There have been a lot of people on Facebook, Twitter, and the news networks that say they will not vote this year as a protest. I think that these people are misguided for many reasons.
First, there’s nothing more unamerican. Going all the way back to the American Revolution, you can find documents that complain about “taxation without representation,” eg., a vote for the people that govern with the taxes collected. American soldiers dating all the way back to the first war that the United States ever fought (even before they were called the “United States”) were fighting for the right to vote. To protest anything by not voting is an act that goes against one of the core reasons that we exist today.
Second, making the election ugly so that people don’t vote is a strategy, not a protest. When a candidate thinks that they won’t get the majority of a group of people that are easily offended, it’s in their best interest to dissuade them from voting. If that group of voters is likely not to vote in disgust, that candidate is going to make sure that they are disgusted.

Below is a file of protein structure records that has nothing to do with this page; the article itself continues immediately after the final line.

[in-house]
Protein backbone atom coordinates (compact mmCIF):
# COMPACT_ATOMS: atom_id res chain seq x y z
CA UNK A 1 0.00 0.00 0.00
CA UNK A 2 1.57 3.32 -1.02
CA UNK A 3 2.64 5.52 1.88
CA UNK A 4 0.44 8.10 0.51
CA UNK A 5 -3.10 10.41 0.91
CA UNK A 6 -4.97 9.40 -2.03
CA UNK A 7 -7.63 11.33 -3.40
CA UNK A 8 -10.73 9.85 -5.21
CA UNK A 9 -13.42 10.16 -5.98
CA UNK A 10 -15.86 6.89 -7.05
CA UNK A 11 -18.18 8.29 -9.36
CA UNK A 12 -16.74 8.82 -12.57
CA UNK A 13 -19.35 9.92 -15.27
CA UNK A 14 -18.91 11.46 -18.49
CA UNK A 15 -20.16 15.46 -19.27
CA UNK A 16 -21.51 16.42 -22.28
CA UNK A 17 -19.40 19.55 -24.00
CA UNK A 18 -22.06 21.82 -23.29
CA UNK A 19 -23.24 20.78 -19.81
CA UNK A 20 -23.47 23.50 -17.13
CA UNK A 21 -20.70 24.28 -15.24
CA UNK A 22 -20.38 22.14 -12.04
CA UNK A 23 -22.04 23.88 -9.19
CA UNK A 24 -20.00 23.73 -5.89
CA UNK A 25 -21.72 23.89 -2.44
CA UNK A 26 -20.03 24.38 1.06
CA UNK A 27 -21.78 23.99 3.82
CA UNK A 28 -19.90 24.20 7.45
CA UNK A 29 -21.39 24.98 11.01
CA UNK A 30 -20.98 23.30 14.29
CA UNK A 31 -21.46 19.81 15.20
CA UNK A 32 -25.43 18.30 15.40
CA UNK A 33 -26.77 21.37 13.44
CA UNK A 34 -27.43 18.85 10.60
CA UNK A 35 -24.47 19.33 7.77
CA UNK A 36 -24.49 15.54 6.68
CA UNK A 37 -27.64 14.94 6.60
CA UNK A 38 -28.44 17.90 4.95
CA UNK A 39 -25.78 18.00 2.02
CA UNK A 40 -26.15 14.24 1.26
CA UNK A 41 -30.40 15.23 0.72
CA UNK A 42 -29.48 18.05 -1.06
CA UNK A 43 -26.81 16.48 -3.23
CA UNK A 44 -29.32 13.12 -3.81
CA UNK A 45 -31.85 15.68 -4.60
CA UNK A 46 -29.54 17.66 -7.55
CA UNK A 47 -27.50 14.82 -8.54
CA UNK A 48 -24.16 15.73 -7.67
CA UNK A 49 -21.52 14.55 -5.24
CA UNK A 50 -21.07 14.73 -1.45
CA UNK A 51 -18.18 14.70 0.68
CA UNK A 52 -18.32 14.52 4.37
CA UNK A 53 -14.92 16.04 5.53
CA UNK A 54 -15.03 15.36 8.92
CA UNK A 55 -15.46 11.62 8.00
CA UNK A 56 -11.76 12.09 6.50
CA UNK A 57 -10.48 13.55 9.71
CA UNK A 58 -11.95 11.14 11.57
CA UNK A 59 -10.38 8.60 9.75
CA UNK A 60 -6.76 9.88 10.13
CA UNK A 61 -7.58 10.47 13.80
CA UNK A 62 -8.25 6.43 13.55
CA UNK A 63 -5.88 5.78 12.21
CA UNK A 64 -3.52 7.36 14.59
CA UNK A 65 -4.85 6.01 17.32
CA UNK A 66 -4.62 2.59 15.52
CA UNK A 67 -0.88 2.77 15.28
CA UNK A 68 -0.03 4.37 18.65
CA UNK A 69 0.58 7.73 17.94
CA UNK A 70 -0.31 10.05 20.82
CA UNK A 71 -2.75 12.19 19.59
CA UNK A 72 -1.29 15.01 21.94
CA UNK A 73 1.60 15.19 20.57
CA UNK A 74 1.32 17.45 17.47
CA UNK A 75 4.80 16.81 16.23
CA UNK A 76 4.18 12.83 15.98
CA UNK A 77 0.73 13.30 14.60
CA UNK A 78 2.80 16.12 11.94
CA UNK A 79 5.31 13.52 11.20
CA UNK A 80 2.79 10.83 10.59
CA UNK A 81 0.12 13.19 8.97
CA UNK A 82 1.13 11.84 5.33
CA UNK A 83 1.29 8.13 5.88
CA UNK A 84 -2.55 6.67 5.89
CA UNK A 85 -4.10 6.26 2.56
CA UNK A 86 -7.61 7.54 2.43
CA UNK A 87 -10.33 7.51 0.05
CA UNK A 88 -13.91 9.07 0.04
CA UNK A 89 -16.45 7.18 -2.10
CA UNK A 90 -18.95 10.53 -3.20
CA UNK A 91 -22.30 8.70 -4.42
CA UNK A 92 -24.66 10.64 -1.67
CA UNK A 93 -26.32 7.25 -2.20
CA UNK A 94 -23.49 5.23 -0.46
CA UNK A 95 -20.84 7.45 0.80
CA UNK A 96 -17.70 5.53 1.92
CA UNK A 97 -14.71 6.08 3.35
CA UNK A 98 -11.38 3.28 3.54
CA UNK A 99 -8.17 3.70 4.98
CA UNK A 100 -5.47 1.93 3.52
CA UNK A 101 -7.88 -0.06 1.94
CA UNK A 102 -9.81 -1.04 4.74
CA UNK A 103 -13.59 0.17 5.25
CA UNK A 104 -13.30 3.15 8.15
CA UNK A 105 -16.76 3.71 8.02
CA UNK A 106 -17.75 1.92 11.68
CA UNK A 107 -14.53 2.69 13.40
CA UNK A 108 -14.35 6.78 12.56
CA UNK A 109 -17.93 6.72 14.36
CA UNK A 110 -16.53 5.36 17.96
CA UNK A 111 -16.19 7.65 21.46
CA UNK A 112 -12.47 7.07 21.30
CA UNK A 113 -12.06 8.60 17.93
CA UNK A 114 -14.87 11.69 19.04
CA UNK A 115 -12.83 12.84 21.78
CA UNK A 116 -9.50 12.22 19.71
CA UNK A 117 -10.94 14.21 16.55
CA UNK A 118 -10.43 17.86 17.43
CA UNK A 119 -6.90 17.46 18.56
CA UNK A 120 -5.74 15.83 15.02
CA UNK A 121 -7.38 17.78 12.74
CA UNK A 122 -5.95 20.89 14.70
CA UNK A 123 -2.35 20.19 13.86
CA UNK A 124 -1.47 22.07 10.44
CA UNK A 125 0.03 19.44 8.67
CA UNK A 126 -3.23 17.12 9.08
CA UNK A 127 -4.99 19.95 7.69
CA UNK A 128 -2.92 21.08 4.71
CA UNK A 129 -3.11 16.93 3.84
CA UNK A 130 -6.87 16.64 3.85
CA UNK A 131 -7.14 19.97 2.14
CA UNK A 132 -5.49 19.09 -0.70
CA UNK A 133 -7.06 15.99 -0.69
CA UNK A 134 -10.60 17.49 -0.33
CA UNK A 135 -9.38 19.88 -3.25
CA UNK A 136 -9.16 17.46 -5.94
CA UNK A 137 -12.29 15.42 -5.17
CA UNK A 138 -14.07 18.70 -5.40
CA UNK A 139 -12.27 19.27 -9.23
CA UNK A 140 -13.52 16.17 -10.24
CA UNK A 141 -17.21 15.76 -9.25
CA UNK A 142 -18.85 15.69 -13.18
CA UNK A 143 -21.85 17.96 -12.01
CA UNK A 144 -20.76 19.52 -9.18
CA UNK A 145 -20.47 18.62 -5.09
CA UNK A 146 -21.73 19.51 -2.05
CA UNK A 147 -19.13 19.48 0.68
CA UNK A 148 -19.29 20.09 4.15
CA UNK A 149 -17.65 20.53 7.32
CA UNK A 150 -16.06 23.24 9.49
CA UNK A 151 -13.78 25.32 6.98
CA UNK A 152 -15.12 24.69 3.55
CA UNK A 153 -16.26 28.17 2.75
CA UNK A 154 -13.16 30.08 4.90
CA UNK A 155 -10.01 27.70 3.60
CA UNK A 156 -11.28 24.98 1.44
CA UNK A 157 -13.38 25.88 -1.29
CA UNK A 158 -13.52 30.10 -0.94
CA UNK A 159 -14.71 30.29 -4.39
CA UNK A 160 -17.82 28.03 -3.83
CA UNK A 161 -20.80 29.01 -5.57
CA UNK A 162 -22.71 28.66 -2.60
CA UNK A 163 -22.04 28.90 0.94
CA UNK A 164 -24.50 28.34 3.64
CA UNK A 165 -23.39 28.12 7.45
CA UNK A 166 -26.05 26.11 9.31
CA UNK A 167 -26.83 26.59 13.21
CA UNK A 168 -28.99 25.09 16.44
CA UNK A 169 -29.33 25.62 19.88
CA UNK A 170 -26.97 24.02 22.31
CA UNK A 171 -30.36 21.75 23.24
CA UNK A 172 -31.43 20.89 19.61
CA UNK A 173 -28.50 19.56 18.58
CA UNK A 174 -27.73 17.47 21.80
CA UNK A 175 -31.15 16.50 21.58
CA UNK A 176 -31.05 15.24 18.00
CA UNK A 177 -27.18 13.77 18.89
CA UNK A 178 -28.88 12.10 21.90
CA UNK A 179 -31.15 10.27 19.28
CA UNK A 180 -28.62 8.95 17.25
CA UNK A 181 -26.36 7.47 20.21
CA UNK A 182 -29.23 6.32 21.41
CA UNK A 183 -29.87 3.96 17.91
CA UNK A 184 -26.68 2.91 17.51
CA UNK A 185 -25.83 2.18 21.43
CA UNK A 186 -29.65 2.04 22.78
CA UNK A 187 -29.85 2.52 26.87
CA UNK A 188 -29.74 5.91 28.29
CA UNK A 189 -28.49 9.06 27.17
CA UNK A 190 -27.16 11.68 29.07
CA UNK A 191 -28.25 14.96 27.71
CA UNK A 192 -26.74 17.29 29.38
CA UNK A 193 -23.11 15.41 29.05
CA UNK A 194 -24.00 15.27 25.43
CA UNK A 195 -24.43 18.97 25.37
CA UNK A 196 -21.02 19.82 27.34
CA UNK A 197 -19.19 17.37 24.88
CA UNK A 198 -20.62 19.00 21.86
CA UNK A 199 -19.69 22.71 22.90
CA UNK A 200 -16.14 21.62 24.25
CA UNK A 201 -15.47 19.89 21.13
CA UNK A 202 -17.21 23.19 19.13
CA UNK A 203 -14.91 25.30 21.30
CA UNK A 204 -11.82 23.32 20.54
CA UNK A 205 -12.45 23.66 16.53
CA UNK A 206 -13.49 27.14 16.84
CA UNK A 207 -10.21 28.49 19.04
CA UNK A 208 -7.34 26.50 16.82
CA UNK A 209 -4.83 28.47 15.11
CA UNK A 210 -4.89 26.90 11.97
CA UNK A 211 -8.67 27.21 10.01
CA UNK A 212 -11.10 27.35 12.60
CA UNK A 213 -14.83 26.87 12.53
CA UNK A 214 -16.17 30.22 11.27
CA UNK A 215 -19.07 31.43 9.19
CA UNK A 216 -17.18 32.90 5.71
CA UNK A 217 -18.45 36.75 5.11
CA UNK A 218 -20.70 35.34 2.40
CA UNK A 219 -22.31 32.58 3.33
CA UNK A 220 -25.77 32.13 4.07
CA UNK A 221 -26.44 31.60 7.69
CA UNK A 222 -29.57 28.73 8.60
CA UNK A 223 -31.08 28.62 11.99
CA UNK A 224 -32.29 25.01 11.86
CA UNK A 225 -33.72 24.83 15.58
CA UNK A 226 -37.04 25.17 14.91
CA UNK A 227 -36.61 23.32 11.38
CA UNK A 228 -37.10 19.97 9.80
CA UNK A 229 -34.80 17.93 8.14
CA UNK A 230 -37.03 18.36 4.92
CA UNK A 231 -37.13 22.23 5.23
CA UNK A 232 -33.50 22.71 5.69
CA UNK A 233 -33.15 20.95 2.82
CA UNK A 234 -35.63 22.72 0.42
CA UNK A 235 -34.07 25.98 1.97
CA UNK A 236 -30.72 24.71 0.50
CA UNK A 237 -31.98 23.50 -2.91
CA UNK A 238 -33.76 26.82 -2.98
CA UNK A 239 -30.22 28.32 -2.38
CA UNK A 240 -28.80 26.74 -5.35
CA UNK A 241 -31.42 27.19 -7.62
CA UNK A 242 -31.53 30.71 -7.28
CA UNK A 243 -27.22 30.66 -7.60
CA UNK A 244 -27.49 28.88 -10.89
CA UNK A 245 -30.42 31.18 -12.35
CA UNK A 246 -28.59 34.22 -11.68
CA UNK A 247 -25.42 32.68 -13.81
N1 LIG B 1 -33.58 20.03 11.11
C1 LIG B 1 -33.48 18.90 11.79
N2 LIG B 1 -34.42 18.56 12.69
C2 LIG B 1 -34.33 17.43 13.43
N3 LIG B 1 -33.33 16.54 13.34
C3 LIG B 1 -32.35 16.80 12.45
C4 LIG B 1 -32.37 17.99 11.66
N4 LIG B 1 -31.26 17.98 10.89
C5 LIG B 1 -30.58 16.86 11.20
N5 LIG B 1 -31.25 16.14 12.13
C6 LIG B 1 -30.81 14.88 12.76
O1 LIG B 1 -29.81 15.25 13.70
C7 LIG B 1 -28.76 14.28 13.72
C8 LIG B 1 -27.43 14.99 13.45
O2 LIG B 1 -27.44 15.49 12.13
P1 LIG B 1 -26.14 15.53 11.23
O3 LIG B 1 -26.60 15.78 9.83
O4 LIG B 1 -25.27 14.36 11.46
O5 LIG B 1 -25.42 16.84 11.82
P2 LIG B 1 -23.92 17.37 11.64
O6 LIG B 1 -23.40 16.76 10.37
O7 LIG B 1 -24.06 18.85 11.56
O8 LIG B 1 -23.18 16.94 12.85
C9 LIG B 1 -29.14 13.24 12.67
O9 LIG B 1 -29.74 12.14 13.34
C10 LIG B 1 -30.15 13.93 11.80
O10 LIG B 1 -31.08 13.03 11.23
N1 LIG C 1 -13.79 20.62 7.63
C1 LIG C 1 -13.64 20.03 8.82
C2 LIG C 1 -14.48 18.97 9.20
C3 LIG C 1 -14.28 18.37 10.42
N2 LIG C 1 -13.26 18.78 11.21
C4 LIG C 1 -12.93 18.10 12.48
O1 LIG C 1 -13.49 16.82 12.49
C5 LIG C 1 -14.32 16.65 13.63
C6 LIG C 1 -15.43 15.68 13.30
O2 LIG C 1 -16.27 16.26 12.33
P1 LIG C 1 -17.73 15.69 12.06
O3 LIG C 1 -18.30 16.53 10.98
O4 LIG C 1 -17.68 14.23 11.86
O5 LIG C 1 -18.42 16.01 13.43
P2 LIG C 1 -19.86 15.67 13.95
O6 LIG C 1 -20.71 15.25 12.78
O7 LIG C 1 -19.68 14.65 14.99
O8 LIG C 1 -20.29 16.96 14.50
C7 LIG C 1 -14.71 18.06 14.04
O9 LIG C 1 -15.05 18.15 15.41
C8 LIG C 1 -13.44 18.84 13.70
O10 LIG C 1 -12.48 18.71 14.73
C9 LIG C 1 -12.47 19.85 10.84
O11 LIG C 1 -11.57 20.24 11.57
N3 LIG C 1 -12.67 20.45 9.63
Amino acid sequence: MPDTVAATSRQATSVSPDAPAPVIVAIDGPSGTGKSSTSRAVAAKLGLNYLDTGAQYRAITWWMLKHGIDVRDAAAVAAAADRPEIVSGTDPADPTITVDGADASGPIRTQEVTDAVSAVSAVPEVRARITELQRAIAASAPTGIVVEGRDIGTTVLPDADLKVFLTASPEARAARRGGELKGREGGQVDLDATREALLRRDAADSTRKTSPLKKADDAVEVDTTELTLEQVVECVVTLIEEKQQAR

Lastly, the claim that someone lives in a blue state or a red state, so their vote doesn’t matter is a logical fallacy. The theory is that their state will vote their way with or without their vote with such a large margin of victory that one vote won’t make a difference. In reality, you live in a red state or a blue state because the people in that state vote one way or the other. Elections are tallied one vote at a time. If enough of the voters in your state do the same thing, you may find yourself disappointed on November 9th. This phenomenon is even more likely in a world where people make this claim on television, radio and social media.
You may feel let down by the candidates, the current incumbents or some forces from outside the traditional American system. This disappointment doesn’t mean that you shouldn’t vote. Even if you feel your vote is redundant, drop one more vote to represent your views. By all means, vote!